Author: Kate Cann
Genre: Teen Fiction
After Private Peaceful, I wanted something light and readable, and I found the perfect one in Footloose. It follows our main character, Kelly, as she goes to Greece for the summer with two friends, Jade and Sarah, while Sarah's boyfriend Mike goes touring with four of his friends.
I like the way this was written. When I picked it up in the library, and read on the back that Sugar thought highly of it, I expected a nicely-turned girls-on-holiday bit of fun, and that is indeed what Footloose is. It is also, surprisingly, half way to richly written, with characters coming into themselves and being comfortable with who they are, but doing it so subtly you don't really notice until they do. All the characters are likeable and recognisable; Jade the sporty never-stopping woman who takes charge and likes to be followed, Kelly the emerging woman who stands up to her boyfriend and knows what she wants, Sarah the shy slightly depressed worry-wort who comes out of her shell and finds what she really likes to do, and Mike the overpowering man who learns to back down when he's told to piss off. They're all about eighteen, and it's very much a coming-of-age finding-your-feet story, thoroughly enjoyable and fun. Even the minor characters feel real, which is something that not every author who writes this type of book spends the time on that Cann does. If you're in the mood for good, finding-yourself fiction that isn't too demanding, I'd say give this a read.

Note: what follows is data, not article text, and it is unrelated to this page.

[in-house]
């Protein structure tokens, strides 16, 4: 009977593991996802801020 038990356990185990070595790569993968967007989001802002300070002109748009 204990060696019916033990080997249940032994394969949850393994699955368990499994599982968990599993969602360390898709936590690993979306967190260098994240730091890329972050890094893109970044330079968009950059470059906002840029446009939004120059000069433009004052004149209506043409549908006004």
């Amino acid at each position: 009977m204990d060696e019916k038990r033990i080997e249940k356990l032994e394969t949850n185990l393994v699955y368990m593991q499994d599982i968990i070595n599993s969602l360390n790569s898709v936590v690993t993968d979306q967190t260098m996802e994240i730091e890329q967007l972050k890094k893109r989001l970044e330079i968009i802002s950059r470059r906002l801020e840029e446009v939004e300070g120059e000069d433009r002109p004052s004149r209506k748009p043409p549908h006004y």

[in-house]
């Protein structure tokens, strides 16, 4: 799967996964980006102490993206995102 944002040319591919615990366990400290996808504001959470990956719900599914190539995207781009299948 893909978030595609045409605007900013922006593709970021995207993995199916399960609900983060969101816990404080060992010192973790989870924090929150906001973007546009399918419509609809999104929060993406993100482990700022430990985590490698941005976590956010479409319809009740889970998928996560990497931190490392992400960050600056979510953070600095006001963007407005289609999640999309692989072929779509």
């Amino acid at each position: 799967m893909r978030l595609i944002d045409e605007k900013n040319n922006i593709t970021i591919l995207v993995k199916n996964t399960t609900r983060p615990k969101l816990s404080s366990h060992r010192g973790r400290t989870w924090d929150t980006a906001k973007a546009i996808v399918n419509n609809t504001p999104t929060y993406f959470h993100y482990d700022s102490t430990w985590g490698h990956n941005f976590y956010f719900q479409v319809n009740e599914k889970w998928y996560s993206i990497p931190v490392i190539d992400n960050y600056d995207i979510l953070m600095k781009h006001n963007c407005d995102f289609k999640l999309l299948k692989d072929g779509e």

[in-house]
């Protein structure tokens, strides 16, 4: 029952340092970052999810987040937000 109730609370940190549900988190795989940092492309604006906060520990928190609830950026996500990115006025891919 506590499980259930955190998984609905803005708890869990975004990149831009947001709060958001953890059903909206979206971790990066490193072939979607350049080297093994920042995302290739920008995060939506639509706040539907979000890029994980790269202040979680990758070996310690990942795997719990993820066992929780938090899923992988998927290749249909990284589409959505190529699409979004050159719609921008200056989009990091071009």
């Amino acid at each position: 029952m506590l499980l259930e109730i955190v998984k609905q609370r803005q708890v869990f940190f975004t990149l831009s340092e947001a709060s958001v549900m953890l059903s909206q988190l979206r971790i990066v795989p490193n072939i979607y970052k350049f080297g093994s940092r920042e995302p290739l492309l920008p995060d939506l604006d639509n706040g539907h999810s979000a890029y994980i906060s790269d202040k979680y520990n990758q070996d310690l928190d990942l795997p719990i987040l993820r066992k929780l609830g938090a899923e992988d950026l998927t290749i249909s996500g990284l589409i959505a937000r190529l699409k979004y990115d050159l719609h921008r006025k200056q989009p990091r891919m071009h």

Author: Neil Gaiman